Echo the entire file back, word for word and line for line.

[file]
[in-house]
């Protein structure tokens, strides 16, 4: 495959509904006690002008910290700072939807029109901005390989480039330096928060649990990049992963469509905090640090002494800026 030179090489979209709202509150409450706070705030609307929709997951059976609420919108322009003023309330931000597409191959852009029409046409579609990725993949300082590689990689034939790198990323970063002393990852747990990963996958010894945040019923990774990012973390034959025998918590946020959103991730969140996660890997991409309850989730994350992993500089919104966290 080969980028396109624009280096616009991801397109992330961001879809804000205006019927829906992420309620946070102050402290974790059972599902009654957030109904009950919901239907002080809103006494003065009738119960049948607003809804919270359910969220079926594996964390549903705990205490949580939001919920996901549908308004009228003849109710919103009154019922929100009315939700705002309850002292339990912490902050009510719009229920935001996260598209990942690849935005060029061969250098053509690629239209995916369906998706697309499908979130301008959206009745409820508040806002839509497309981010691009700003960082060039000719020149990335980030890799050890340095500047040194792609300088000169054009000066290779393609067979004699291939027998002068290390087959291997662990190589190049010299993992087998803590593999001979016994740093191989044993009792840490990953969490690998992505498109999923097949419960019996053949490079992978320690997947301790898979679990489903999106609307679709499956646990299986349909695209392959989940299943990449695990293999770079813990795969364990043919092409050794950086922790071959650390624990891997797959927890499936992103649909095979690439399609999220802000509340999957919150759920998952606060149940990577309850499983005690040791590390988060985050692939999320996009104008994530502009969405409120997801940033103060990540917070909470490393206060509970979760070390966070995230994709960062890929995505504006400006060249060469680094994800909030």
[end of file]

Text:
[in-house]
């Protein structure tokens, strides 16, 4: 495959509904006690002008910290700072939807029109901005390989480039330096928060649990990049992963469509905090640090002494800026 030179090489979209709202509150409450706070705030609307929709997951059976609420919108322009003023309330931000597409191959852009029409046409579609990725993949300082590689990689034939790198990323970063002393990852747990990963996958010894945040019923990774990012973390034959025998918590946020959103991730969140996660890997991409309850989730994350992993500089919104966290 080969980028396109624009280096616009991801397109992330961001879809804000205006019927829906992420309620946070102050402290974790059972599902009654957030109904009950919901239907002080809103006494003065009738119960049948607003809804919270359910969220079926594996964390549903705990205490949580939001919920996901549908308004009228003849109710919103009154019922929100009315939700705002309850002292339990912490902050009510719009229920935001996260598209990942690849935005060029061969250098053509690629239209995916369906998706697309499908979130301008959206009745409820508040806002839509497309981010691009700003960082060039000719020149990335980030890799050890340095500047040194792609300088000169054009000066290779393609067979004699291939027998002068290390087959291997662990190589190049010299993992087998803590593999001979016994740093191989044993009792840490990953969490690998992505498109999923097949419960019996053949490079992978320690997947301790898979679990489903999106609307679709499956646990299986349909695209392959989940299943990449695990293999770079813990795969364990043919092409050794950086922790071959650390624990891997797959927890499936992103649909095979690439399609999220802000509340999957919150759920998952606060149940990577309850499983005690040791590390988060985050692939999320996009104008994530502009969405409120997801940033103060990540917070909470490393206060509970979760070390966070995230994709960062890929995505504006400006060249060469680094994800909030």